Witch Hunt is the 2021 film about a family harboring illegal witches on the run from the state.
The director of Witch Hunt, Elle Callahan spoke with Borrowing Tape writer Nace DeSanders on various elements of the filmmaking process. The film was part of our 2021 South By Southwest Film Festival coverage. You can watch Witch Hunt in Theaters, On Demand, and Digital starting October 1, 2021.
Hey everyone. Thanks for tuning in to Borrowing Tape. I’m your host Nace DeSanders, and today I’m chatting with Elle Callahan, the writer, and director of Witch Hunt, an indie film premiering at the 2021 South By Southwest festival. Witch Hunt follows the story of a family that breaks the law by harboring witches and helping them escape the United States.
Thank you for joining us today, Elle.
Thanks for having me.
So, let's jump in. "Witch hunt" has become a phrase we hear so regularly now. Can you tell us a bit about your choice to make it the title?
Well, it's like you said, it's a word that we hear thrown around a lot. And it had a very different meaning a few hundred years ago. So, since my film is taking the witches from the past and putting them into the present, it kind of just felt fitting to kind of take back that meaning of the word. Yeah, that's what was happening. I mean, there's just a witch that is being hunted.
So you're from Westborough, Massachusetts, which you already know is a quick one-hour drive from Salem, Massachusetts. Do you think your upbringing has affected the types of films you make and Witch Hunt?
Definitely. Growing up in New England, we learned about Salem a lot, and I've been there multiple times and I've always wanted to do a movie about witches probably because of that. And also, it's just the culture of where I was young. So, when it finally came time to tell my own stories, I definitely wanted to incorporate witchcraft into one of them.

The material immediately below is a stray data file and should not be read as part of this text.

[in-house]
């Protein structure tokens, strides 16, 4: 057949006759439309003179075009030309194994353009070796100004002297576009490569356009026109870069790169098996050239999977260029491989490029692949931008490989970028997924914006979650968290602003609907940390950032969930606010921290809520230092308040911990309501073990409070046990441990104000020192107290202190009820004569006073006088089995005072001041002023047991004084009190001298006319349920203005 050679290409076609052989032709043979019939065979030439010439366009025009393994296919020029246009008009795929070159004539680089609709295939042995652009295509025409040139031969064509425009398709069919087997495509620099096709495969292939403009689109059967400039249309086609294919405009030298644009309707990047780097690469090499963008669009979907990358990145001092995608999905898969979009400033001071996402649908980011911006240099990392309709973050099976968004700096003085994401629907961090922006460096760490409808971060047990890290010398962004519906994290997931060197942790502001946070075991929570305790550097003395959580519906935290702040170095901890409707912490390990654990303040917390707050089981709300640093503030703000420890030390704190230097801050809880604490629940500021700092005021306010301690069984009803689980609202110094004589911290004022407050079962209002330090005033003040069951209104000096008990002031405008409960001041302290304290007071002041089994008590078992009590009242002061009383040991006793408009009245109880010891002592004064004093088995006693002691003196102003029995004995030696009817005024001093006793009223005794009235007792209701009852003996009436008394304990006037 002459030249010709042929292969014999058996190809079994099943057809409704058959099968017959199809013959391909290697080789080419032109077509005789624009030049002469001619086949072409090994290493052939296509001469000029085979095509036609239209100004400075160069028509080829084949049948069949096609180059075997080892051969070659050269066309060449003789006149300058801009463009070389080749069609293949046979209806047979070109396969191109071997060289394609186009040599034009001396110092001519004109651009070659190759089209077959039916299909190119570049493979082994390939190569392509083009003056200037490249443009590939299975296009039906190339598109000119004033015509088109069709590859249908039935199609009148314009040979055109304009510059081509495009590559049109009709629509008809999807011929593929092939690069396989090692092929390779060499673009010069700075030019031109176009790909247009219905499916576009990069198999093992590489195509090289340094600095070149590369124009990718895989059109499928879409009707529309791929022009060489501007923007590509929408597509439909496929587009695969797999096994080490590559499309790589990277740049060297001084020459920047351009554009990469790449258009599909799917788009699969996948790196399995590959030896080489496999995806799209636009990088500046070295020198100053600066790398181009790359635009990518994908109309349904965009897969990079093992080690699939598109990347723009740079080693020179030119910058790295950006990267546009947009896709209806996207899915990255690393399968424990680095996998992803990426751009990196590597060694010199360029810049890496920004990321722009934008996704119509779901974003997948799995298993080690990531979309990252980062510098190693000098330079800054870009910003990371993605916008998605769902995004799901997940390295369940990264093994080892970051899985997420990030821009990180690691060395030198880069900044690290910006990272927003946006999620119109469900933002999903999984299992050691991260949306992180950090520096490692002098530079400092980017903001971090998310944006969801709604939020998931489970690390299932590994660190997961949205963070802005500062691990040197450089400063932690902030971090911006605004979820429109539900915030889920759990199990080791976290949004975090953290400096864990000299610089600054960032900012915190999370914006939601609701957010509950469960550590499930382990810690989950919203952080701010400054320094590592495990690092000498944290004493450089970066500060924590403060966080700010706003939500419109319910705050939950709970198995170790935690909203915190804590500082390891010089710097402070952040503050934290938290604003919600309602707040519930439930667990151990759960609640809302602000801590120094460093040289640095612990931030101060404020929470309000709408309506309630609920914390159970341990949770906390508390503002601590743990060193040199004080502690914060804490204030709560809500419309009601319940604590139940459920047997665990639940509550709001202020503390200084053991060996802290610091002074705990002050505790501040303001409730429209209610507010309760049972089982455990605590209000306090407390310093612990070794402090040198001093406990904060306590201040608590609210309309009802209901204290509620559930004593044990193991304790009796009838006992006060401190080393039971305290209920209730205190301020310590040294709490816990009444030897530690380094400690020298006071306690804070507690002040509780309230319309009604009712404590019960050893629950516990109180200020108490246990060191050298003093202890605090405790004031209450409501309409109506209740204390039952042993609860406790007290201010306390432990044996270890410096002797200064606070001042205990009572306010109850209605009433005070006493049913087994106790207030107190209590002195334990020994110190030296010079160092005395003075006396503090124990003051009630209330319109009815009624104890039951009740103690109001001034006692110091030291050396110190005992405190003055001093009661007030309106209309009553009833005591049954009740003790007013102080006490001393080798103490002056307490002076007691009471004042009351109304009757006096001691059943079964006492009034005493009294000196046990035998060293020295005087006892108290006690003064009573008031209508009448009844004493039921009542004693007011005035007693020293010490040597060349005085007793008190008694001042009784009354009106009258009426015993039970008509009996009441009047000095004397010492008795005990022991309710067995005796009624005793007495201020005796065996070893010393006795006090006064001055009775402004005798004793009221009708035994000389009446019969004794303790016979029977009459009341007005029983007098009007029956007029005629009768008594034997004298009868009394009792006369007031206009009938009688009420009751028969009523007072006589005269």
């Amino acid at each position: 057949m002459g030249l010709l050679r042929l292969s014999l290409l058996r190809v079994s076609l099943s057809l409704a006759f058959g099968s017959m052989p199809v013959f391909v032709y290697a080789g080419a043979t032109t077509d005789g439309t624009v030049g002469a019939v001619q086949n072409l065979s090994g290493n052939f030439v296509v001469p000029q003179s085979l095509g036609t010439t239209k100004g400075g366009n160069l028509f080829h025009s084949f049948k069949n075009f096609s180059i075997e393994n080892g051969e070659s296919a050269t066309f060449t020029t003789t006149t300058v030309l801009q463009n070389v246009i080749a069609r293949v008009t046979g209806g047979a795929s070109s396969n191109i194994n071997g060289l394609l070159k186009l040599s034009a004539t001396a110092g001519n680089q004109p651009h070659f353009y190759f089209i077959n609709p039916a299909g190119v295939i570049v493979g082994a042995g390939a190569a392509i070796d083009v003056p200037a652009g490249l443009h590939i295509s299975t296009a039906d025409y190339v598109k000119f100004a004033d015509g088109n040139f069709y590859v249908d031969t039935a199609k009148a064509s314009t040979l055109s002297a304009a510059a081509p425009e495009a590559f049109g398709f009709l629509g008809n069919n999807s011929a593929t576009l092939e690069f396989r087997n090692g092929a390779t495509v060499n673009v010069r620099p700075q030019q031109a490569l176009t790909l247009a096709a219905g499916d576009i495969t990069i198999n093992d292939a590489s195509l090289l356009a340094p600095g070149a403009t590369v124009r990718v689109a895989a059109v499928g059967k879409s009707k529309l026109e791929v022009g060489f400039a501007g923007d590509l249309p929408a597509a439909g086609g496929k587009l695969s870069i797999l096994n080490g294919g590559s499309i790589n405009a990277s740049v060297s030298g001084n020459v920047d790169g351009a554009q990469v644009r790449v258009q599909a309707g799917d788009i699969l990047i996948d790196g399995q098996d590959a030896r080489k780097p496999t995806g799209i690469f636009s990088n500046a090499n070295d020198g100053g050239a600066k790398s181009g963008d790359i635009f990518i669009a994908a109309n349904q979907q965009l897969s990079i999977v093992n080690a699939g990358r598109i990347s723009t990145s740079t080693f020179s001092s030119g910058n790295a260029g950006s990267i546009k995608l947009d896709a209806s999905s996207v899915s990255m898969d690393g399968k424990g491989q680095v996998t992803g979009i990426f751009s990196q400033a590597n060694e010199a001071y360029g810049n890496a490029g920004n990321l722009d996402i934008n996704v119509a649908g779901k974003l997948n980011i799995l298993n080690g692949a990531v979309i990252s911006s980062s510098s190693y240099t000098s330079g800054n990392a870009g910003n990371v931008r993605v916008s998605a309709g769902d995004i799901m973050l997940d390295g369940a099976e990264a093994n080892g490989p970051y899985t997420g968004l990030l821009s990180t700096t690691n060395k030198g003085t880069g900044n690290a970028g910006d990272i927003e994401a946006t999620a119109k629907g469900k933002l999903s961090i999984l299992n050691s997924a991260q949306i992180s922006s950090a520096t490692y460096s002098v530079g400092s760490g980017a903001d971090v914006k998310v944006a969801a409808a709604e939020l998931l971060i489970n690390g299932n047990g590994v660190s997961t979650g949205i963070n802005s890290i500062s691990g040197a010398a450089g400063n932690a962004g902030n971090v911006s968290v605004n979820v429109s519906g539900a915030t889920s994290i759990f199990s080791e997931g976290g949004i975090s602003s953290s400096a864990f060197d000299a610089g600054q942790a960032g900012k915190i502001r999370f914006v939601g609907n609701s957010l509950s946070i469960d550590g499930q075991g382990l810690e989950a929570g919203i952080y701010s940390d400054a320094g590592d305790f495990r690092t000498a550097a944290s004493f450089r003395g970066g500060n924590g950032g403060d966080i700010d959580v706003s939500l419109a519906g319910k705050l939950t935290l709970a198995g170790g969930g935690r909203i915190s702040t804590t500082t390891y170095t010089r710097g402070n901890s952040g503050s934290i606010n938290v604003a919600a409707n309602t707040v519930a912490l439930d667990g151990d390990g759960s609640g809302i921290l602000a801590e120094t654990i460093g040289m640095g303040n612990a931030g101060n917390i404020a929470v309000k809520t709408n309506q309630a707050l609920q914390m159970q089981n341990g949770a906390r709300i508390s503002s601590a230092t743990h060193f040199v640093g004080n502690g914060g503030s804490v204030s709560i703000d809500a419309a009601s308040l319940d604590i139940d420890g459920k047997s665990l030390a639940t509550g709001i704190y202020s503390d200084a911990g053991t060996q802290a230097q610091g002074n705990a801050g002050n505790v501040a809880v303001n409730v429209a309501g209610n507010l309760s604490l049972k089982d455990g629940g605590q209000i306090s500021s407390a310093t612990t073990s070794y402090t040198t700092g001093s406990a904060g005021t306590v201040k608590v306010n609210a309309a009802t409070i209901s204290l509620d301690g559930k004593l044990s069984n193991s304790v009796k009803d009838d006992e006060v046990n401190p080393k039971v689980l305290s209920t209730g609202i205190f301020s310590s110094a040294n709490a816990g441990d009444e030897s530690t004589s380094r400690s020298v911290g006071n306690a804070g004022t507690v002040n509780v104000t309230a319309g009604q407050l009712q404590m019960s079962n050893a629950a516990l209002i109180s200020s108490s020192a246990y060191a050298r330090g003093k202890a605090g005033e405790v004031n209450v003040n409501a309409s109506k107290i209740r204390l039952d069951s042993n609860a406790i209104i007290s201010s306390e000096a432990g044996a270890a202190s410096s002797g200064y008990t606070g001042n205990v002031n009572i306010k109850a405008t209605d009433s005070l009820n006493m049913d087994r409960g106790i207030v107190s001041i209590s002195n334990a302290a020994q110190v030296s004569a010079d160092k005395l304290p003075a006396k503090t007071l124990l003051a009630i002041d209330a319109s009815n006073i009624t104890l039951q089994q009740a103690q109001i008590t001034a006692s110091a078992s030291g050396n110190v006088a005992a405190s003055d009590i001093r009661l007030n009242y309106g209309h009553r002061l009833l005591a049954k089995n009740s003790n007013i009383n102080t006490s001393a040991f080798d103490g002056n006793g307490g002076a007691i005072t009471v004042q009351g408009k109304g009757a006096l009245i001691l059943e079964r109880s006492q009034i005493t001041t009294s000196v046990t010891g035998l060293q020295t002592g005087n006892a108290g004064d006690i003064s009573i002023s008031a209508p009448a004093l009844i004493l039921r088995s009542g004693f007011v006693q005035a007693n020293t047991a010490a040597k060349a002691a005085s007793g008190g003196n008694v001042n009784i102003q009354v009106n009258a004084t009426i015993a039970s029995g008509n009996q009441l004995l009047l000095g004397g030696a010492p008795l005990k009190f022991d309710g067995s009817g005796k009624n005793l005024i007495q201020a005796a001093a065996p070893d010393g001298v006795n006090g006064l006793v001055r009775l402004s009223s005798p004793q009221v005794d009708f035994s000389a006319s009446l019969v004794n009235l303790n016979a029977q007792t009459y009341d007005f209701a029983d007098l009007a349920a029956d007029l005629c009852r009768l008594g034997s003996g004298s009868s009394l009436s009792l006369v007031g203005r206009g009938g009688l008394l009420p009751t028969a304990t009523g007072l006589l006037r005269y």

How did you go about writing the central characters in the film?
Well, I always write them like I'm writing my friend or my sister. And so I wrote Fiona like she was my sister who actually I do my sister's name is Fiona — I named her after her. And then our protagonist Claire, I wrote, like I was trying to write like a younger version of myself. I try to put myself in all my characters and I think when you're that age — when you're in high school — you just want to fit in and in the world that she's living in. Unfortunately fitting in is being part of this kind of oppression of witches. And so, her whole journey is kind of coming to terms with the fact that's not really the right thing to do. You have to discover what you know, you have to find your own way, and that sometimes doesn't match up with what society is portraying as being I'm deeming correct.
How did you go about writing the scares of the film?
I write all my scares in an attempt to scare my mother and myself. When I'm writing, I'm like, oh, you know what? I would hate it if this happened. And then I write it. Maybe it's like taking power back, cause I'm very easily startled. So I think of what I, as a viewer would be creeped out by the most, and then I just write that.
And was your mother scared by the film?